Roosevelt Island, Antarctica
|This article needs additional citations for verification. (September 2010)|
Satellite image of Roosevelt Island
|Area||7,500 km2 (2,900 sq mi)|
|Length||130 km (81 mi)|
|Width||65 km (40.4 mi)|
|Highest elevation||550 m (1,800 ft)|
|Population||Data not available|
|Claimed by New Zealand as part of the Ross Dependency. Administered under the Antarctic Treaty System|
Roosevelt Island is an ice-covered island, about 130 km (81 mi) long in a NW-SE direction, 65 km (40 mi) wide and about 7,500 km2 (2,896 sq mi) in area, lying in the eastern part of the Ross Ice Shelf of Antarctica. Its central ridge rises to about 550 m (1,804 ft) above sea level, but this and all other elevations of the island are completely covered by ice, so that the island is invisible at ground level.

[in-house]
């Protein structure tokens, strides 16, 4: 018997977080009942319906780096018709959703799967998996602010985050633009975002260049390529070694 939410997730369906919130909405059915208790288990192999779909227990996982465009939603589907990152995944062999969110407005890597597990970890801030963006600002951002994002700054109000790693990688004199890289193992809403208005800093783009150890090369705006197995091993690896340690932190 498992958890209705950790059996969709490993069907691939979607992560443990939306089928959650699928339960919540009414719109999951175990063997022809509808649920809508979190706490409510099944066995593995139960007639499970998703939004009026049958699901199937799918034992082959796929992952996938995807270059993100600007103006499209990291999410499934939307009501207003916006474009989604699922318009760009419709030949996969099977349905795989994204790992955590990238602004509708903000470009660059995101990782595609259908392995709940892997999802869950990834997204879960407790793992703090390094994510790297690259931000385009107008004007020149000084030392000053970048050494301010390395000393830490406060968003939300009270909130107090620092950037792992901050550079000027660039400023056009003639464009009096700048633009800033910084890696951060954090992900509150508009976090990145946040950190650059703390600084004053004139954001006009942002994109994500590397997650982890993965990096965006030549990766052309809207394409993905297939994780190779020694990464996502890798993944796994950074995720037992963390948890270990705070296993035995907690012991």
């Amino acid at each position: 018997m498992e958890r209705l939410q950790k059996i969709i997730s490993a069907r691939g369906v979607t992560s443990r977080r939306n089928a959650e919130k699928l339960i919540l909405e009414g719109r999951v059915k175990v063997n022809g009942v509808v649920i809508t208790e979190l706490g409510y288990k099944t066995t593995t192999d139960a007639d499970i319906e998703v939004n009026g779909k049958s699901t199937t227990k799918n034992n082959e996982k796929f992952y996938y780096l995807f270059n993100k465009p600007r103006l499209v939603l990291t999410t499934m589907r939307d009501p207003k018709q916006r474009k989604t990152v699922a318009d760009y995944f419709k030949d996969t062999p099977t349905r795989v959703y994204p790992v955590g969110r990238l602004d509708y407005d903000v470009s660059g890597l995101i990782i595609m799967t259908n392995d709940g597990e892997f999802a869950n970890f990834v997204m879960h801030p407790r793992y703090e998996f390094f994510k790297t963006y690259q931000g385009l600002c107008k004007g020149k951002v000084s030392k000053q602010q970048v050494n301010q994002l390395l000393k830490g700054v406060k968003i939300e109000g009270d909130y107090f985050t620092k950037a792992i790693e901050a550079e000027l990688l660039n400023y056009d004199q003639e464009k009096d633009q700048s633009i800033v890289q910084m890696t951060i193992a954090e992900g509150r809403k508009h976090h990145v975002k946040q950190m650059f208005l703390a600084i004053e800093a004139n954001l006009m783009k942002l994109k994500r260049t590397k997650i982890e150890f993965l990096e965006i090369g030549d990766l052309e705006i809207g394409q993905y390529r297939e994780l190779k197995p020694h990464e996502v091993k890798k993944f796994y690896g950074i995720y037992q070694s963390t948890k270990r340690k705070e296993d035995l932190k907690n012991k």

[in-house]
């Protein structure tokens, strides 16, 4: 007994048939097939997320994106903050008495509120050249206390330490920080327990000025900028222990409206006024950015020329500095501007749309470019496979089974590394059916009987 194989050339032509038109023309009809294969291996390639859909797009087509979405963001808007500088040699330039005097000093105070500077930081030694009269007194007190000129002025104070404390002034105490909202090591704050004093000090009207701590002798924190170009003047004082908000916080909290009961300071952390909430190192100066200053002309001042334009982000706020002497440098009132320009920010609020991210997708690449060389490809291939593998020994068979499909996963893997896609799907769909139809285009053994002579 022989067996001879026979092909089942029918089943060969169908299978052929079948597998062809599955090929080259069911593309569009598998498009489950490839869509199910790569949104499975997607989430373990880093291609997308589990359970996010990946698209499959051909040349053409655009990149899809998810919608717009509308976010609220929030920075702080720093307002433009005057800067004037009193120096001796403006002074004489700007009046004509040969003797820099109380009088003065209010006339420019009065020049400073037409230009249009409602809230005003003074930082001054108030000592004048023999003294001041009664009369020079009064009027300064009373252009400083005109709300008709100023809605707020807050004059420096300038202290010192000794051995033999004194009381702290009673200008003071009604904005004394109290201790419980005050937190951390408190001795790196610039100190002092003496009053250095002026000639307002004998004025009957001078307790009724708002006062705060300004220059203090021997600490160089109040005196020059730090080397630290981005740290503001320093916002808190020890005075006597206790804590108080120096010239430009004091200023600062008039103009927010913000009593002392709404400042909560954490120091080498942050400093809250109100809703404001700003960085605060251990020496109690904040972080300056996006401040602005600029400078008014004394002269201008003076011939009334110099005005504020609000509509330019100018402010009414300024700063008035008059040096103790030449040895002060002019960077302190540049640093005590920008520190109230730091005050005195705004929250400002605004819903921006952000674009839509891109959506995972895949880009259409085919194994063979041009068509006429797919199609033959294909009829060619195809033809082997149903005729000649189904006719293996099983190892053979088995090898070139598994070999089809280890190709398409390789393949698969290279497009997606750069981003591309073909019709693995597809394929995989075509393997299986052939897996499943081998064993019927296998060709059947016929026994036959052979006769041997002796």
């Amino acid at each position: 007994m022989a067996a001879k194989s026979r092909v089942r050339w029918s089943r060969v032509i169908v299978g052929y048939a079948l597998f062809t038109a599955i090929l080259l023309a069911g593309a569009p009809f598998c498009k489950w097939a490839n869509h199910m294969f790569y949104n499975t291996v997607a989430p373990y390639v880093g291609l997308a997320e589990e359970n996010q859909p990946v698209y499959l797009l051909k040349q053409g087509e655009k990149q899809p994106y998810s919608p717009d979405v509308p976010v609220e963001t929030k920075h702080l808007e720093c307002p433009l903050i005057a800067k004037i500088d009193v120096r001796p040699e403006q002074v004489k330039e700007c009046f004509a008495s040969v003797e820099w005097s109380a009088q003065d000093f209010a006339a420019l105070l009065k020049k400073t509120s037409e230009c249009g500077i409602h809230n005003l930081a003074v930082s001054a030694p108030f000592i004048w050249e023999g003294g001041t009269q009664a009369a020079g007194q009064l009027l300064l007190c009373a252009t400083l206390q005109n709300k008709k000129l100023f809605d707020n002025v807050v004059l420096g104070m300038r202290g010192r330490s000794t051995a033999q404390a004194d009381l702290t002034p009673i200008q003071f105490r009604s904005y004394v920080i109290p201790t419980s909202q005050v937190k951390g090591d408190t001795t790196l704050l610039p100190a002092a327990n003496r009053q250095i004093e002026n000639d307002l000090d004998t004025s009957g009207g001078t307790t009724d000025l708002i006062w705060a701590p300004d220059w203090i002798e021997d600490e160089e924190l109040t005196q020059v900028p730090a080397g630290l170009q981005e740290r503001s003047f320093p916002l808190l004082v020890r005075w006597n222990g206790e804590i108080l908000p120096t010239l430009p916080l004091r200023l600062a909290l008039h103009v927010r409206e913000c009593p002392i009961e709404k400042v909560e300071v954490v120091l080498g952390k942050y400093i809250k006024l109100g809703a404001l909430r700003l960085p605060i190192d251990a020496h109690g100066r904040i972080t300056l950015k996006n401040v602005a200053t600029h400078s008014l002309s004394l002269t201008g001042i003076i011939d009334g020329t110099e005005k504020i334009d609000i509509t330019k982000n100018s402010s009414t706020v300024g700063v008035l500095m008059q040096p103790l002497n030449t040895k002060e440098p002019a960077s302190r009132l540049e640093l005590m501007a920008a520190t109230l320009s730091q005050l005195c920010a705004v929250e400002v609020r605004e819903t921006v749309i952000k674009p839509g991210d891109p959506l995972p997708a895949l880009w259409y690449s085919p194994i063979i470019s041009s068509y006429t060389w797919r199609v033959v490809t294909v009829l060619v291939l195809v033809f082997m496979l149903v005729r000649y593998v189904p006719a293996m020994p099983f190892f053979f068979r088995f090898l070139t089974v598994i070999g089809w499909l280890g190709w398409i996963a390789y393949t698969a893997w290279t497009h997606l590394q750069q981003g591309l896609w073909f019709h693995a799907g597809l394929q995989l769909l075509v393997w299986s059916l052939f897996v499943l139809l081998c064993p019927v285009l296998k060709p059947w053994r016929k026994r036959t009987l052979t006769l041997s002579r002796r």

The existence and extent of the island is made clear by examination of how the ice flows above it. It was named by Rear Admiral Richard E. Byrd in 1934 for Franklin D. Roosevelt, then President of the United States. Byrd was the leader of the expedition that discovered the island.
Roosevelt Island lies within the boundaries of the Ross Dependency, New Zealand's Antarctic claim.
- Composite Antarctic Gazetteer
- List of Antarctic and sub-Antarctic islands
- List of Antarctic islands south of 60° S
- Territorial claims in Antarctica
- Michon Scott (23 April 2007). "Something under the ice is moving". NASA's Earth Observatory. Retrieved 23 September 2010.
- Peter Rejcek (3 September 2010). "Roosevelt Island: U.S., Kiwi scientists team up to look at stability of ice shelf". Antarctic Sun. Retrieved 23 September 2010.